Jackie and I began the day with a trip to Ferndene Farm shop for more gravel, for the patio corner and the path completed a couple of days ago that I am freshening up. We didn’t quite have enough for both, but I think you will get the picture. A few more flowers were planted in the area cleared yesterday, including some Japanese anemones moved from the gravelled platform.
After this my chauffeuse drove me to New Milton for my trip to London.
From Waterloo I took the Westminster Bridge route to Carol’s in Rochester Row.
Despite the dull day, the South Bank was so crowded as to be almost impassable. The lovelocks, which have become a menace in so many major cities, have been removed from the handrails beside the steps up to the bridge.
Everywhere, as usual, cameras and mobile phones were brandished in the direction of the targeted sights. The piper had his customary entourage of visitors recording his image. One beautifully smiling young woman took direction from her male photographer crouching low on the ground guiding her positioning of her hand for a shot in which she was to be seen supporting Big Ben.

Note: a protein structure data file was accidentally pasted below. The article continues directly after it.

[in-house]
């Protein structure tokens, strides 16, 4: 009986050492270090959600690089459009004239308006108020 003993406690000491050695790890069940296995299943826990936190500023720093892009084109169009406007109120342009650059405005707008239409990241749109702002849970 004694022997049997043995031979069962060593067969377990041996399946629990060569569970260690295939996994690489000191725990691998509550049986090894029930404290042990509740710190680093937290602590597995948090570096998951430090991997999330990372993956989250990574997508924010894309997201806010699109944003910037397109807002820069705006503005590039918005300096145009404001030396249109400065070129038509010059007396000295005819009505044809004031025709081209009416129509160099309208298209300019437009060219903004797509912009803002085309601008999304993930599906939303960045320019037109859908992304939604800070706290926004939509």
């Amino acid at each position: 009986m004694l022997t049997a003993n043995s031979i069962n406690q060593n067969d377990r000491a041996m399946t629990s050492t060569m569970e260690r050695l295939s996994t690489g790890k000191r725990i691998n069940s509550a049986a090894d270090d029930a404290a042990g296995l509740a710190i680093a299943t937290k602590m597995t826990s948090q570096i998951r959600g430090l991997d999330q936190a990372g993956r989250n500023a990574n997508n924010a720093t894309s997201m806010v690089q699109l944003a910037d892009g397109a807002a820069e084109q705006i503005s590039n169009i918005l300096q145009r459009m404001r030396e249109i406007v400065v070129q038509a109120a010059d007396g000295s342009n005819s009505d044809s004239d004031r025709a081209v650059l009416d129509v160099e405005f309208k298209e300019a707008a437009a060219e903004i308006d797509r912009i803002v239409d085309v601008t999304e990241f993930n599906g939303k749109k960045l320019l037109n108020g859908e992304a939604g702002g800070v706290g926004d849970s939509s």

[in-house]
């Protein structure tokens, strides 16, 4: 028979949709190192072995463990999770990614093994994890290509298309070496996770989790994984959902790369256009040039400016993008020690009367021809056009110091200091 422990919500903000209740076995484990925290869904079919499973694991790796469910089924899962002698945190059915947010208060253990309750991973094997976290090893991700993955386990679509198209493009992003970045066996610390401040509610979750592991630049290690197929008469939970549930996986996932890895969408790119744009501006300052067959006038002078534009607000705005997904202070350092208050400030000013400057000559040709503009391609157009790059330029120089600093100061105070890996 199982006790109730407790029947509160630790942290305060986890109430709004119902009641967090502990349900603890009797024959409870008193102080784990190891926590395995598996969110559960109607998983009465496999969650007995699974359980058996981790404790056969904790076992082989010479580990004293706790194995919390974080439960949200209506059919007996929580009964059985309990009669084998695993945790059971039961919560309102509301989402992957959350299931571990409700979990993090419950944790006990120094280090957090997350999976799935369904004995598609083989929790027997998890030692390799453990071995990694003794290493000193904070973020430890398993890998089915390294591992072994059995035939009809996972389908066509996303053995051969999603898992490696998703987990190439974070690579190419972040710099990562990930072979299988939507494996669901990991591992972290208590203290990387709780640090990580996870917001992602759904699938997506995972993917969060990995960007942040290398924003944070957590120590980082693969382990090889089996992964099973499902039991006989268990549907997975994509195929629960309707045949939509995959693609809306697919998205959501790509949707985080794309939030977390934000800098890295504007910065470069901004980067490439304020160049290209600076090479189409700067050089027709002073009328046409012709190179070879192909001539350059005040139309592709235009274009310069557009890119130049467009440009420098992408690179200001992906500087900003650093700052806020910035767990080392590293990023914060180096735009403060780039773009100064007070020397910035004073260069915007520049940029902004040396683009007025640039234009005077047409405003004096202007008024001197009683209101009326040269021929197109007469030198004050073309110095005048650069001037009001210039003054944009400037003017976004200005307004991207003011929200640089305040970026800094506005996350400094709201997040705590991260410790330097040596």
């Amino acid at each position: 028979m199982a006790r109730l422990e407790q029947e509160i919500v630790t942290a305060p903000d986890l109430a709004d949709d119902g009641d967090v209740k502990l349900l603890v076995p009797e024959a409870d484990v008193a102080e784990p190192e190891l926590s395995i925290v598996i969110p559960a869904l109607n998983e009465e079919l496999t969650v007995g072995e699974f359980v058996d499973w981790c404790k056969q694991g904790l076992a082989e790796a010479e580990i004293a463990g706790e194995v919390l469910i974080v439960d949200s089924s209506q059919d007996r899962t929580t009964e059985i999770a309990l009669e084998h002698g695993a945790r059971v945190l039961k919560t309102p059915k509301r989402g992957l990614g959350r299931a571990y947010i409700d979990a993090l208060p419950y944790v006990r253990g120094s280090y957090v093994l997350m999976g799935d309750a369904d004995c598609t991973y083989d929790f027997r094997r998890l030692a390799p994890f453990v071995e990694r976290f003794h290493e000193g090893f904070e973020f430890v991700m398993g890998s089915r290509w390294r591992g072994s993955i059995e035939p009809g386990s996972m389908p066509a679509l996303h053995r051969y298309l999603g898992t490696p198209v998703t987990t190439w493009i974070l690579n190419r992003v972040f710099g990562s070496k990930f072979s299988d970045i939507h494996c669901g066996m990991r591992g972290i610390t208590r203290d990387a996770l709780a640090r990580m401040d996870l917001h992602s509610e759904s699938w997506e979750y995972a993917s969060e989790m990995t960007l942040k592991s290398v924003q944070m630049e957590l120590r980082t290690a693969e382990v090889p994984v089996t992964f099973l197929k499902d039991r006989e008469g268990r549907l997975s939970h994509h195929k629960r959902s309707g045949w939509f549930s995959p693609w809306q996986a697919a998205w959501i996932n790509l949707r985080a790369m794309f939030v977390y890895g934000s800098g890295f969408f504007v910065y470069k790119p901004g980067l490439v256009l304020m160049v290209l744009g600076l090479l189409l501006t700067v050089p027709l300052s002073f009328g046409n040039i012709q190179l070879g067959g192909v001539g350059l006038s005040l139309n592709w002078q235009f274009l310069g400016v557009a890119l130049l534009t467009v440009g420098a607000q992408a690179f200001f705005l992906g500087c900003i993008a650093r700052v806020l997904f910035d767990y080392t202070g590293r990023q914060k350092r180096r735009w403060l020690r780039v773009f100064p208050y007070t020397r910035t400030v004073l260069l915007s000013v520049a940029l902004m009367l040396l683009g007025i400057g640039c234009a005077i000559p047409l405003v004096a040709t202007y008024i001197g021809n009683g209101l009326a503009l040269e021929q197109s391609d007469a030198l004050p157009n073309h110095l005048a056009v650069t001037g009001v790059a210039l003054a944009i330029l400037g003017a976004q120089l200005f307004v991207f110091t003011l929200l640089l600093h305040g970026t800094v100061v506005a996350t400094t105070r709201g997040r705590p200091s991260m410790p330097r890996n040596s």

On leaving Carol’s, I travelled by the Circle Line from St James’s Park to Edgware Road tube station from where I walked to the Akash restaurant for an enjoyable time and meal with my friend Jessie. This gave me an opportunity to exchange greetings with other friends from my favourite Bangladeshi establishment.
On the train I finished reading Desmond Seward’s history of ‘The Wars of the Roses’. From the very first paragraph of the author’s introduction we are dramatically drawn into this description of the fickle family feuds over the throne of England that occupied the country during the last decades of the fifteenth century. The maps, chronology, who’s who, and dynastic family trees that supplement the well researched and lively text make a good job of unravelling the story. I only wish I could hope to remember it all.
I moved on to Victoria’s Park, a novel by B. J. Haynes.
Jackie met me at New Milton station and drove me home.